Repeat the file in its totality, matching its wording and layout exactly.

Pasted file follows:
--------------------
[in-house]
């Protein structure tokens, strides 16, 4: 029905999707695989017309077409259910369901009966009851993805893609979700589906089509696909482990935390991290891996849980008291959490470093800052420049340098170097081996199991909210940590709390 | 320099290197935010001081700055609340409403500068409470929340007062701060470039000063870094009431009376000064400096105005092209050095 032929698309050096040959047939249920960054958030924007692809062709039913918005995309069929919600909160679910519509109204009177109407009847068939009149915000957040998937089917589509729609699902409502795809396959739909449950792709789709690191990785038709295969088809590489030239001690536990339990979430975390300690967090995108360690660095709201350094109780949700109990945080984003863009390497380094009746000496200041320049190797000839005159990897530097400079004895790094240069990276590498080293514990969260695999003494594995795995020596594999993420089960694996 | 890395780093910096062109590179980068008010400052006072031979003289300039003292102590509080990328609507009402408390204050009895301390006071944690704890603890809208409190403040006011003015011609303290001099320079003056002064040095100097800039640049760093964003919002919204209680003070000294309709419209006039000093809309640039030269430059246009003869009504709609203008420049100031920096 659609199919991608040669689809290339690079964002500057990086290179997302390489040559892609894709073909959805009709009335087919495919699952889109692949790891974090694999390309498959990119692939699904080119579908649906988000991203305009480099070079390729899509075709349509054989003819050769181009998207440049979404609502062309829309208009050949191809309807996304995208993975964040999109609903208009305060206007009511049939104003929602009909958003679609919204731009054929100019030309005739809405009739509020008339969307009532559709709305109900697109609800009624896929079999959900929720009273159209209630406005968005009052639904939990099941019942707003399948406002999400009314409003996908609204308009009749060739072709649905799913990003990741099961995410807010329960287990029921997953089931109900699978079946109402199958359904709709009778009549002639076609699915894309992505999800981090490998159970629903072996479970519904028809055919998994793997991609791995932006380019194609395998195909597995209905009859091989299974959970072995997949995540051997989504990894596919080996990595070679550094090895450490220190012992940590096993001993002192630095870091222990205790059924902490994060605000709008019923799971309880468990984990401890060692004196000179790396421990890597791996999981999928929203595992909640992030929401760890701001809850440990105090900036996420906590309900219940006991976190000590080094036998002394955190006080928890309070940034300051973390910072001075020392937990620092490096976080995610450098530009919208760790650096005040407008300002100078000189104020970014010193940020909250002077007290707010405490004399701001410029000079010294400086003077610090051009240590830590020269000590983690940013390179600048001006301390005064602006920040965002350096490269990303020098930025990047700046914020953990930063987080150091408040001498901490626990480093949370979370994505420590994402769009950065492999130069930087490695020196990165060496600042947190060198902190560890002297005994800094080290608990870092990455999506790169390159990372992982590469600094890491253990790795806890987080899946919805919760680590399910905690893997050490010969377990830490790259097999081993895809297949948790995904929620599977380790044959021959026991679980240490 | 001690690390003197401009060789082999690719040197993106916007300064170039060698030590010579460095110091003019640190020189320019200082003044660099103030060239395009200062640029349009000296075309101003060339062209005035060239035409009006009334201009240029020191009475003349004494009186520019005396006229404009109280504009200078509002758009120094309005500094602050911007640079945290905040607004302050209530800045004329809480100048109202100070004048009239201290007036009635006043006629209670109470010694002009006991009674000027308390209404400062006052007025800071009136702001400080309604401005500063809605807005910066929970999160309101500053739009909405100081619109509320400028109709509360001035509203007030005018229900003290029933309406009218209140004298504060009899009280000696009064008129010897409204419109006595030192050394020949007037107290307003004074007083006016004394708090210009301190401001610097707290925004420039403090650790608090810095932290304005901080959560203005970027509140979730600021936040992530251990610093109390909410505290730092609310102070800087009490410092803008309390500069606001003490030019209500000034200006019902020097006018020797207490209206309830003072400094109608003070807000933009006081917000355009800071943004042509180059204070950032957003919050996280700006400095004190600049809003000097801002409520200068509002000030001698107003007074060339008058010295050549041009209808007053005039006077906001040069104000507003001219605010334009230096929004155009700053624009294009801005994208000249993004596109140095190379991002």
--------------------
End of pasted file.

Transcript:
[in-house]
């Protein structure tokens, strides 16, 4: 029905999707695989017309077409259910369901009966009851993805893609979700589906089509696909482990935390991290891996849980008291959490470093800052420049340098170097081996199991909210940590709390 | 320099290197935010001081700055609340409403500068409470929340007062701060470039000063870094009431009376000064400096105005092209050095 032929698309050096040959047939249920960054958030924007692809062709039913918005995309069929919600909160679910519509109204009177109407009847068939009149915000957040998937089917589509729609699902409502795809396959739909449950792709789709690191990785038709295969088809590489030239001690536990339990979430975390300690967090995108360690660095709201350094109780949700109990945080984003863009390497380094009746000496200041320049190797000839005159990897530097400079004895790094240069990276590498080293514990969260695999003494594995795995020596594999993420089960694996 | 890395780093910096062109590179980068008010400052006072031979003289300039003292102590509080990328609507009402408390204050009895301390006071944690704890603890809208409190403040006011003015011609303290001099320079003056002064040095100097800039640049760093964003919002919204209680003070000294309709419209006039000093809309640039030269430059246009003869009504709609203008420049100031920096 659609199919991608040669689809290339690079964002500057990086290179997302390489040559892609894709073909959805009709009335087919495919699952889109692949790891974090694999390309498959990119692939699904080119579908649906988000991203305009480099070079390729899509075709349509054989003819050769181009998207440049979404609502062309829309208009050949191809309807996304995208993975964040999109609903208009305060206007009511049939104003929602009909958003679609919204731009054929100019030309005739809405009739509020008339969307009532559709709305109900697109609800009624896929079999959900929720009273159209209630406005968005009052639904939990099941019942707003399948406002999400009314409003996908609204308009009749060739072709649905799913990003990741099961995410807010329960287990029921997953089931109900699978079946109402199958359904709709009778009549002639076609699915894309992505999800981090490998159970629903072996479970519904028809055919998994793997991609791995932006380019194609395998195909597995209905009859091989299974959970072995997949995540051997989504990894596919080996990595070679550094090895450490220190012992940590096993001993002192630095870091222990205790059924902490994060605000709008019923799971309880468990984990401890060692004196000179790396421990890597791996999981999928929203595992909640992030929401760890701001809850440990105090900036996420906590309900219940006991976190000590080094036998002394955190006080928890309070940034300051973390910072001075020392937990620092490096976080995610450098530009919208760790650096005040407008300002100078000189104020970014010193940020909250002077007290707010405490004399701001410029000079010294400086003077610090051009240590830590020269000590983690940013390179600048001006301390005064602006920040965002350096490269990303020098930025990047700046914020953990930063987080150091408040001498901490626990480093949370979370994505420590994402769009950065492999130069930087490695020196990165060496600042947190060198902190560890002297005994800094080290608990870092990455999506790169390159990372992982590469600094890491253990790795806890987080899946919805919760680590399910905690893997050490010969377990830490790259097999081993895809297949948790995904929620599977380790044959021959026991679980240490 | 001690690390003197401009060789082999690719040197993106916007300064170039060698030590010579460095110091003019640190020189320019200082003044660099103030060239395009200062640029349009000296075309101003060339062209005035060239035409009006009334201009240029020191009475003349004494009186520019005396006229404009109280504009200078509002758009120094309005500094602050911007640079945290905040607004302050209530800045004329809480100048109202100070004048009239201290007036009635006043006629209670109470010694002009006991009674000027308390209404400062006052007025800071009136702001400080309604401005500063809605807005910066929970999160309101500053739009909405100081619109509320400028109709509360001035509203007030005018229900003290029933309406009218209140004298504060009899009280000696009064008129010897409204419109006595030192050394020949007037107290307003004074007083006016004394708090210009301190401001610097707290925004420039403090650790608090810095932290304005901080959560203005970027509140979730600021936040992530251990610093109390909410505290730092609310102070800087009490410092803008309390500069606001003490030019209500000034200006019902020097006018020797207490209206309830003072400094109608003070807000933009006081917000355009800071943004042509180059204070950032957003919050996280700006400095004190600049809003000097801002409520200068509002000030001698107003007074060339008058010295050549041009209808007053005039006077906001040069104000507003001219605010334009230096929004155009700053624009294009801005994208000249993004596109140095190379991002």